Which is harder, running a marathon or completing a 100-mile century ride?
It depends. There are several factors that play into the perceived difficulty of each event. And, there is a big difference between racing and simply covering a given distance at your leisure.
My idea of running a marathon involves pacing, managing pain, and chasing my BQ time. So, for me, racing 26.2 miles on my feet is much harder than riding a bike for 6.5 hours with four or five full-service pit stops along the way.
I have not run an ultra yet, but my guess is that a century ride is akin to completing an ultra. The pacing is slower, the vibe is more social, and there is plenty of real food along the course. This is not to say that either event is easy, but the pressure to push the edges of the envelope are greatly reduced.
My century ride last weekend included 5,550′ of vertical climbing up and over three notches in the White Mountains. There were times that my quads felt like two balloons (try to get Pink Floyd’s Comfortably Numb out of your head now) filled with lactic acid, and there were times that I was able to tuck and coast for miles. The ability to coast is a game changer. When running, the downhill sections can be even more punishing than the inclines.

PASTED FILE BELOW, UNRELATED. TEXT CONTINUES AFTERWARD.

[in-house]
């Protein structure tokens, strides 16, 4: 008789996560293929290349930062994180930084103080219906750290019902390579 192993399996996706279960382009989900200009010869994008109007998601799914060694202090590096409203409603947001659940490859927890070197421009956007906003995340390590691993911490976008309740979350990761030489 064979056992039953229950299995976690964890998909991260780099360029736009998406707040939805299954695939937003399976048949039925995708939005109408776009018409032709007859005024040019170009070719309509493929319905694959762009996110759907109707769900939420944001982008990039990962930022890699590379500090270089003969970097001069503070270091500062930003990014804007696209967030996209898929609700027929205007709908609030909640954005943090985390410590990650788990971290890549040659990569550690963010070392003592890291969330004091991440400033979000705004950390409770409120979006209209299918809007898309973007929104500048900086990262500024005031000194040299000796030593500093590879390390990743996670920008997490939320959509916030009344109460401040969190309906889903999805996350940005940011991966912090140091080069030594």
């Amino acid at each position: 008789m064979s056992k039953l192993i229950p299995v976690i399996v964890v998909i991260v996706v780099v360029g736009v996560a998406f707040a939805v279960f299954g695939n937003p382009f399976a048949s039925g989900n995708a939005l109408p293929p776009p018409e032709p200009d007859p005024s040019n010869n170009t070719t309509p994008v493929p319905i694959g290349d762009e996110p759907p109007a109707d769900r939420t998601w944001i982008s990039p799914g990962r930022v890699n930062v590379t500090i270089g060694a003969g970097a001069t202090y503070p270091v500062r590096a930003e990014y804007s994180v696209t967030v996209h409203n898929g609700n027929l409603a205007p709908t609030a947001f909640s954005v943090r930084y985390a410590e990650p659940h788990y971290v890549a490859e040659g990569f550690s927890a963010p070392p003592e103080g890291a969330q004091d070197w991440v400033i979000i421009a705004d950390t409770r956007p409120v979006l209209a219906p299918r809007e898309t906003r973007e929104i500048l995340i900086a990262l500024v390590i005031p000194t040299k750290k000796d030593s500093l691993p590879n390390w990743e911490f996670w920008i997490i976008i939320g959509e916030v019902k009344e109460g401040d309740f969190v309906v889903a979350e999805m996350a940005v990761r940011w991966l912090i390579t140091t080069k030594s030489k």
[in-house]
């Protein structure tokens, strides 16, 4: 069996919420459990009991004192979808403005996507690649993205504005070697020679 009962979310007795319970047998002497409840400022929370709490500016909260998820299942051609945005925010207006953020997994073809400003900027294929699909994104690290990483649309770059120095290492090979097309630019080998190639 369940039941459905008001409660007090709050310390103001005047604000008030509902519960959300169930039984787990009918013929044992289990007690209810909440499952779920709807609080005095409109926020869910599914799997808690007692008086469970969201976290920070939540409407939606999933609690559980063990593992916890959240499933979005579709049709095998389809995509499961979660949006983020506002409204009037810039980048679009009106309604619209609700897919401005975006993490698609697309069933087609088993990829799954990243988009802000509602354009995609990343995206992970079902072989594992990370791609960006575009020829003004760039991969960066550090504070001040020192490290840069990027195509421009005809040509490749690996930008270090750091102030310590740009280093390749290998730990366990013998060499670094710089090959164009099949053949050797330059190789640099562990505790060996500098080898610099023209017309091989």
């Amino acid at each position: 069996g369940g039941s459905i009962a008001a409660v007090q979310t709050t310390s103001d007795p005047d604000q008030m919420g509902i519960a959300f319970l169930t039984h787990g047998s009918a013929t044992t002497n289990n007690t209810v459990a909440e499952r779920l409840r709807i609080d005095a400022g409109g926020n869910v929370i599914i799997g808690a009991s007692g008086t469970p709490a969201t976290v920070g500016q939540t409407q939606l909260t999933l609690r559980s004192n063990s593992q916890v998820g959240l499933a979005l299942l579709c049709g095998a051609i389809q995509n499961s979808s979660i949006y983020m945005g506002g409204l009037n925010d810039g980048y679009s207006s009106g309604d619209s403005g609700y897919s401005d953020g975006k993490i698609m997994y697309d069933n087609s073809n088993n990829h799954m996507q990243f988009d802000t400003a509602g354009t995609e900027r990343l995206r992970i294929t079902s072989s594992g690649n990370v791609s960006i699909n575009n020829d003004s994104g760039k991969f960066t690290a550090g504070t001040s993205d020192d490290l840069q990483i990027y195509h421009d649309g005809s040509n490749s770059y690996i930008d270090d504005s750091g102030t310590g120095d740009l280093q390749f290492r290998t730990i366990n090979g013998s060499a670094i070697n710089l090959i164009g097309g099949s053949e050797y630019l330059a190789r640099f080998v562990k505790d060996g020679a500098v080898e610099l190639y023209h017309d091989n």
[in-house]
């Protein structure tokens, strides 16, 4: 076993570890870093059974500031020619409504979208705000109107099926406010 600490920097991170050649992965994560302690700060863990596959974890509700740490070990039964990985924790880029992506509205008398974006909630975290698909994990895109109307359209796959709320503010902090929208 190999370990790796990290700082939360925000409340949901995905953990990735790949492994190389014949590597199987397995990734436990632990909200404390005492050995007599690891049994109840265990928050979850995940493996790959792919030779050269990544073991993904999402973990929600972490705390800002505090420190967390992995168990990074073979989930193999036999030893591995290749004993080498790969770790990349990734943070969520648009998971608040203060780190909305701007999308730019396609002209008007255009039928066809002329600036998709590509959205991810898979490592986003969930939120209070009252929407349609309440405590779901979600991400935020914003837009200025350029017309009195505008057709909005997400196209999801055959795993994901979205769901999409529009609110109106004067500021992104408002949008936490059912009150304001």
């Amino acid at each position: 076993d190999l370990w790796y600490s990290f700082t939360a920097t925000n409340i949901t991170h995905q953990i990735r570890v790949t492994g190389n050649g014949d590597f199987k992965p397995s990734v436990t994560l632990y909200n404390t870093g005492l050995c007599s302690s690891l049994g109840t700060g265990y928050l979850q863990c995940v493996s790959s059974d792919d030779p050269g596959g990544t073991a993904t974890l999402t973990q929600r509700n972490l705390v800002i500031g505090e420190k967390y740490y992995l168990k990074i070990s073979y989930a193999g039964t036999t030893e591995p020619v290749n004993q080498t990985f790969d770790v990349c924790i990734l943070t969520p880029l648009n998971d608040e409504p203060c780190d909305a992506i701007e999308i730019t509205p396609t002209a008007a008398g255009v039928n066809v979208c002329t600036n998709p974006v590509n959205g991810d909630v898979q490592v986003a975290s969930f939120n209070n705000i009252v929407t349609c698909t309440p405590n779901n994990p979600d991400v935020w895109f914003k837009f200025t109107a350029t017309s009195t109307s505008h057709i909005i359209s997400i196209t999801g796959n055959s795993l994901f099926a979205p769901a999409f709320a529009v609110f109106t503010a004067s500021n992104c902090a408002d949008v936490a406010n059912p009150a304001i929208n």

Mental toughness is required to finish either event. However, the century requires a level of immediate awareness that running does not. Believe me when I say that barreling down a hill at 40mph in traffic requires all kinds of mental acuity. After six or seven hours in the saddle, you’re mentally fried.
When answering the question of which event is harder, it really comes down to the intensity level of the athlete in any given event. For me, the marathon wins hands down because I push as hard as I can when I race. Completing a century was an endurance feat that left me humbled, but it didn’t leave me shuffling around in a glassy-eyed stupor like the marathon.
At the risk of sounding like a fortune cookie philosopher, I leave you with this: Every race can be as hard, or as easy, as you want it to be. It’s a question of intensity, not technique.
What’s your opinion?